Those of you who follow Alpha Audio on Youtube and Facebook will have noticed that we recently became the proud owners of a Prism dScope III and a Rigol digital scope. Your author has been busy for a couple of years saving up the financial means and the necessary knowledge to make the right choices. But it is finished…!
Already after the first post about the measurement equipment, we were told that HiFi is about the sound and not the measurement results. We expected that, of course. And yes… partly that is true. However, we are not a retail store or a consumer. Alpha Audio is a journalistic medium. The important thing is to cover both sides and to try to be as objective as possible in reporting what we hear and what we can measure. Add to that our sound samples, photos and sometimes videos and you should get a very complete picture of a device.
The measurement setup
The Prism dScope III is a true Swiss army knife. With the Prism it is all about what you want… But hey… then you need to know exactly what you want to measure and how you are going to do it. Fortunately, we have some contacts who are very handy with this device ánd know all about measuring audio. For example, we were given two big, heavy books as homework. The Audio Precision Measurement Handbook and Dunn’s book on digital audio measurements. Although this is mainly focused on Audio Precision, the methodology is the same.
Last Wednesday we also got a crash course in Prism dScope. Which is very nice, because not everything is easy or logical if you don’t work with this apparatuses every day. A mistake is easily made and to publish wrong measurements is worse than not publishing measurements at all. Besides the Prism we have a Rigol digital scope as an addition. Not everything is always visible on the FFT analyzer of the Prism. To have a ‘normal’ scope next to it is nice. The range of the Prism is 0 – 90,000 Hz. Fine for audio – we can measure up to 24 bit / 192 kHz – but if you want to measure HF noise from a Class D amplifier, for example, that is not enough. That’s where we put the Rigol scope in. It measures up to 50 MHz. And with an update to 100 MHz. You can look just a little deeper.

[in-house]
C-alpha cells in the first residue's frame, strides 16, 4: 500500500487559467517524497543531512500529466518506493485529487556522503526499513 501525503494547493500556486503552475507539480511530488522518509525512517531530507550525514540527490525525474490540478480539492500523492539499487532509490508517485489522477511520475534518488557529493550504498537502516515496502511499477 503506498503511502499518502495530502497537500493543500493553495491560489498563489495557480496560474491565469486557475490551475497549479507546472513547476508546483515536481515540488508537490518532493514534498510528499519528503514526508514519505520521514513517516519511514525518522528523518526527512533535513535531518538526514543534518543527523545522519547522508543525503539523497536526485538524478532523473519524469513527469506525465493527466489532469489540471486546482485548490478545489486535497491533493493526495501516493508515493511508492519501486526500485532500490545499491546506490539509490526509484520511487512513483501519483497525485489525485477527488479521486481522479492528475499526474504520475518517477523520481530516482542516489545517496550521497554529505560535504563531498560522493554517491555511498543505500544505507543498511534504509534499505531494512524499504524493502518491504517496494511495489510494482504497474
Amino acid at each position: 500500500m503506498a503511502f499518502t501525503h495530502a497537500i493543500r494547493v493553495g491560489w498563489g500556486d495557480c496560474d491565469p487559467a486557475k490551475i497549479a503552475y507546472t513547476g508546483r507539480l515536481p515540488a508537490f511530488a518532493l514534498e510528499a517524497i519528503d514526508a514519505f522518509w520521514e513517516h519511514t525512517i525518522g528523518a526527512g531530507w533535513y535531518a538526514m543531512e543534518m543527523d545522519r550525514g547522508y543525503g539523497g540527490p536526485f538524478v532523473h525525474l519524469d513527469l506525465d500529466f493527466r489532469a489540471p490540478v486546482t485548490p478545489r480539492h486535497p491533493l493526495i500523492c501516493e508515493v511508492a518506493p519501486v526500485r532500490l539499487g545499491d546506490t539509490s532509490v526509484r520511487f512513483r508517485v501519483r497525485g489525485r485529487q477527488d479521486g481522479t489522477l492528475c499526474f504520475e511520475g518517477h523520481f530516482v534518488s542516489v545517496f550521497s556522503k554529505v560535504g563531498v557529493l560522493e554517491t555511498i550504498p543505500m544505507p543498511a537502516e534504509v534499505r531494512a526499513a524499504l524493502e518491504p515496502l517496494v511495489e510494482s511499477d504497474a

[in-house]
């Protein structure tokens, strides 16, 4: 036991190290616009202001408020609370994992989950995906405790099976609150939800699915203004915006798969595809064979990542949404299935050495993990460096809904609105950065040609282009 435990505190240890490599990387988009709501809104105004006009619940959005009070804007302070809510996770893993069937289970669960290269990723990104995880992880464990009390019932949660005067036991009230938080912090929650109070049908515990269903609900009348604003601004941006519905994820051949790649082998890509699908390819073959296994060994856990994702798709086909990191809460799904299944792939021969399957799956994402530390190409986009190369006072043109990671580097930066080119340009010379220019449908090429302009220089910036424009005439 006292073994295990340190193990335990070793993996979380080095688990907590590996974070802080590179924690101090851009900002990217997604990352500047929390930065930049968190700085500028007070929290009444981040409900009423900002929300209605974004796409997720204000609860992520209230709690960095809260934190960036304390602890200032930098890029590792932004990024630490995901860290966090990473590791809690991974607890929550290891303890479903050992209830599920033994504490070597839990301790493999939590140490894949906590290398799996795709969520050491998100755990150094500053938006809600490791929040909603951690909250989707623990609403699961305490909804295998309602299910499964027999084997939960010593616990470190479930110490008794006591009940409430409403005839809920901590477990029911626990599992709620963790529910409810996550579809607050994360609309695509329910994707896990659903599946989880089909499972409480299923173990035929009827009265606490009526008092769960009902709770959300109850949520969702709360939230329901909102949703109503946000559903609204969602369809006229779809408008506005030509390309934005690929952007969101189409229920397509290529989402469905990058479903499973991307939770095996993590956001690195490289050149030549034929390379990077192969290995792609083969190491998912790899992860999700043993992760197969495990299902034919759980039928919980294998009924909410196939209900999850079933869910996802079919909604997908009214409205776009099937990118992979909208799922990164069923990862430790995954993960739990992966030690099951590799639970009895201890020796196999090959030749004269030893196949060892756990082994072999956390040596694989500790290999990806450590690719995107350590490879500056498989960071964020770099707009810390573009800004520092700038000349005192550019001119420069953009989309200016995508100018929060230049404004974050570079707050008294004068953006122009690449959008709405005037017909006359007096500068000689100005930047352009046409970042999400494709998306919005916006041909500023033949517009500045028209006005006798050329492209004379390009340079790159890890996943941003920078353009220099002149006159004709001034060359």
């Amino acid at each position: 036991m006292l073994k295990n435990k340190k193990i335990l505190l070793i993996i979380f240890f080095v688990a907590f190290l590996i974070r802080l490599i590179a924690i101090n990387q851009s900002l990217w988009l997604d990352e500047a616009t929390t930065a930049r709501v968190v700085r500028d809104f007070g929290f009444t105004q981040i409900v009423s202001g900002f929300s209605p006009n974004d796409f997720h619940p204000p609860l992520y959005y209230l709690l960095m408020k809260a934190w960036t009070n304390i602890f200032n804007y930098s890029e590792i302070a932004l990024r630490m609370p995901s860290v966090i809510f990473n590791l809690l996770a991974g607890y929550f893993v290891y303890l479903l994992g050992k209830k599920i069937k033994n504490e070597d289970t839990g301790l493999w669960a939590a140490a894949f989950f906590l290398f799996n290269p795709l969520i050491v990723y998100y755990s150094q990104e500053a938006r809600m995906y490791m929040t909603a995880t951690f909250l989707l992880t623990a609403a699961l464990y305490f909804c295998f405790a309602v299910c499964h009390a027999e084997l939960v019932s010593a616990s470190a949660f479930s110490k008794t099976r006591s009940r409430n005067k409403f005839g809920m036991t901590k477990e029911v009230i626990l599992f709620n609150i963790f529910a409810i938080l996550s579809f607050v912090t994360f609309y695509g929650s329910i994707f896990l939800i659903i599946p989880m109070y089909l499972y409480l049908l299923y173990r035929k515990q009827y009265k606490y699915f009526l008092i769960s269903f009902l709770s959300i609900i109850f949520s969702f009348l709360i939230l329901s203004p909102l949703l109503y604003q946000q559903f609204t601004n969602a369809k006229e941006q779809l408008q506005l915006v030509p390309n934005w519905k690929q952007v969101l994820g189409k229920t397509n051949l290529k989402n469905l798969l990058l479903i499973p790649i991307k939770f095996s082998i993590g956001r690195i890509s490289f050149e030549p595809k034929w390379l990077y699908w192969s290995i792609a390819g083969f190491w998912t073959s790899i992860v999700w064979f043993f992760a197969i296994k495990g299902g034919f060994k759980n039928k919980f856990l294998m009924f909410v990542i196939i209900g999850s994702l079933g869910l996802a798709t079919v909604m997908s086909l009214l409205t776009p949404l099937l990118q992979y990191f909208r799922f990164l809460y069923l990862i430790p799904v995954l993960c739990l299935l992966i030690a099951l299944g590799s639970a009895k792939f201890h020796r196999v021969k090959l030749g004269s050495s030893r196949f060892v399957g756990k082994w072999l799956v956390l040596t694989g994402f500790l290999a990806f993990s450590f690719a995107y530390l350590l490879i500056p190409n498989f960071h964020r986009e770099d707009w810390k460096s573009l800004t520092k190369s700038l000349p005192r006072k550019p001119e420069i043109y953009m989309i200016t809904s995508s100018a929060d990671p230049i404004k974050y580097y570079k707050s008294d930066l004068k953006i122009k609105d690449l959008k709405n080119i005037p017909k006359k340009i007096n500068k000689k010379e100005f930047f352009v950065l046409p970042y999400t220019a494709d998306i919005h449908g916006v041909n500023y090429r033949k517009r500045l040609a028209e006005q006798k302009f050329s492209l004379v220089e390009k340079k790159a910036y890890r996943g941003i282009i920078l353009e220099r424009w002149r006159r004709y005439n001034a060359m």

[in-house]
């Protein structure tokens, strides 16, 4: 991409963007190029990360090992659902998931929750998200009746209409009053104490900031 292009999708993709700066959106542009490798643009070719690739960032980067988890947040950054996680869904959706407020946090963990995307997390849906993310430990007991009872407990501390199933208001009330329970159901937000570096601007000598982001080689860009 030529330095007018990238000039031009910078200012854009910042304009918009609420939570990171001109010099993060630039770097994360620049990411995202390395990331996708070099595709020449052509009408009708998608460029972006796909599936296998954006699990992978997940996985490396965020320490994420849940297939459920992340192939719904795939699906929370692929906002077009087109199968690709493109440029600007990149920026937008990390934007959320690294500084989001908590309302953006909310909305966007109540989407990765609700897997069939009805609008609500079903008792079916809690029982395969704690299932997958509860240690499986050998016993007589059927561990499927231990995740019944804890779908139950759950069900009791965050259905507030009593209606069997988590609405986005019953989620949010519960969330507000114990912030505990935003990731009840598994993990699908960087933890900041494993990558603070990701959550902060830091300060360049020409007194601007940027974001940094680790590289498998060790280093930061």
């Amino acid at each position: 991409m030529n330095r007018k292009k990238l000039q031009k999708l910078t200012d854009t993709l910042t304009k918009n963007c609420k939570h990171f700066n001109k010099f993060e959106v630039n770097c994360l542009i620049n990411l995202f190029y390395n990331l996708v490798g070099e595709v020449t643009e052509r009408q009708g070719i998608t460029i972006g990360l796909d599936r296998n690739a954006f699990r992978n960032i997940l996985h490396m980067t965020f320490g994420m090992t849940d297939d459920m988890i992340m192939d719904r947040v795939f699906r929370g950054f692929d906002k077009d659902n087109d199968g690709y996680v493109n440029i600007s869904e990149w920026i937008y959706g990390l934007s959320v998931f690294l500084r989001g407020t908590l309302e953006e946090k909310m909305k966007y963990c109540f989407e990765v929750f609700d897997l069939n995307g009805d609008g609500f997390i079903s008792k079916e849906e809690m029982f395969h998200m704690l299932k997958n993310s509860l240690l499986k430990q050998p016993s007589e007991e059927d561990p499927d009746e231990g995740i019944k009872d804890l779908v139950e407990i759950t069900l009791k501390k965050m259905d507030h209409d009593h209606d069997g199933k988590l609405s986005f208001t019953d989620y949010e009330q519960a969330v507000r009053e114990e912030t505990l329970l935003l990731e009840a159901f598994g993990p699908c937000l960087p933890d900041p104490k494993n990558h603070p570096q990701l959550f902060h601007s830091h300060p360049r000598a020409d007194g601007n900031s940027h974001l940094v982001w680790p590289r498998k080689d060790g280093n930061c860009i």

What are we going to measure?
Basically, we want to measure everything. Including power conditioners for which we have also built a set-up. We can make the noise and distortion visible very well that way. The Amplimo transformer has no influence up to 200 kHz which is sufficient for these measurements. The test measurements were very promising!
For (power) amplifiers we have non inductive 4 and 8 Ohm dummy loads that work stable up to about 200 watts. They are now quite heavily cooled, so perhaps they can handle (a little) more. Basically, we measure fairly short – no endurance tests – which also allows for less heat generation. The question is also how useful it is to measure much heavier and longer.
For DACs and streamers, we don’t need any special gear except good cables and decent adapter plugs. The Prism software has a number of scripts that perform basic measurements. Think Jtest, various types of distortion and noise. You are going to see the pictures soon.
Reviews are coming again!
You may have noticed that a little less reviews have come online. That’s what happens when you’re a bit short on time. But rest assured… they will come again. And more complete than ever! Thank you for your patience.
I look forwards to seeing this equipment in action on your upcoming reviews.
Thanks! Working hard on it!